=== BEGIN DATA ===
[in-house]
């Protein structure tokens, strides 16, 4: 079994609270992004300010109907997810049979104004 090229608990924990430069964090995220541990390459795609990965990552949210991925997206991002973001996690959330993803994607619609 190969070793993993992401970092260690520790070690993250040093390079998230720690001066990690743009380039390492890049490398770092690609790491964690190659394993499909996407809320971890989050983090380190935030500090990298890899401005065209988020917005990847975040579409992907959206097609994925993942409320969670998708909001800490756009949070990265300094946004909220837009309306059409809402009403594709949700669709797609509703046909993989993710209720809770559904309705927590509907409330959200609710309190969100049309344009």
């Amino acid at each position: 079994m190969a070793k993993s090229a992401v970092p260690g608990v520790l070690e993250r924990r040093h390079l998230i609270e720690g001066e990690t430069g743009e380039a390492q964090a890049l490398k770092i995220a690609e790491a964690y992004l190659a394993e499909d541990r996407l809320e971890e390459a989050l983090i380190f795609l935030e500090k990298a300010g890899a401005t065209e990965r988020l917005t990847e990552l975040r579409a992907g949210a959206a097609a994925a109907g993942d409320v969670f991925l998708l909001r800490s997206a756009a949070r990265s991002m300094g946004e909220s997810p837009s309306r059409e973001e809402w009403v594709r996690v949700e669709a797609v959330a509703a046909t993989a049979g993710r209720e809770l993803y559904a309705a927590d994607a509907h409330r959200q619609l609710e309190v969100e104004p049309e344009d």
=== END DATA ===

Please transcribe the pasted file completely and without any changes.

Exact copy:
[in-house]
């Protein structure tokens, strides 16, 4: 079994609270992004300010109907997810049979104004 090229608990924990430069964090995220541990390459795609990965990552949210991925997206991002973001996690959330993803994607619609 190969070793993993992401970092260690520790070690993250040093390079998230720690001066990690743009380039390492890049490398770092690609790491964690190659394993499909996407809320971890989050983090380190935030500090990298890899401005065209988020917005990847975040579409992907959206097609994925993942409320969670998708909001800490756009949070990265300094946004909220837009309306059409809402009403594709949700669709797609509703046909993989993710209720809770559904309705927590509907409330959200609710309190969100049309344009």
């Amino acid at each position: 079994m190969a070793k993993s090229a992401v970092p260690g608990v520790l070690e993250r924990r040093h390079l998230i609270e720690g001066e990690t430069g743009e380039a390492q964090a890049l490398k770092i995220a690609e790491a964690y992004l190659a394993e499909d541990r996407l809320e971890e390459a989050l983090i380190f795609l935030e500090k990298a300010g890899a401005t065209e990965r988020l917005t990847e990552l975040r579409a992907g949210a959206a097609a994925a109907g993942d409320v969670f991925l998708l909001r800490s997206a756009a949070r990265s991002m300094g946004e909220s997810p837009s309306r059409e973001e809402w009403v594709r996690v949700e669709a797609v959330a509703a046909t993989a049979g993710r209720e809770l993803y559904a309705a927590d994607a509907h409330r959200q619609l609710e309190v969100e104004p049309e344009d």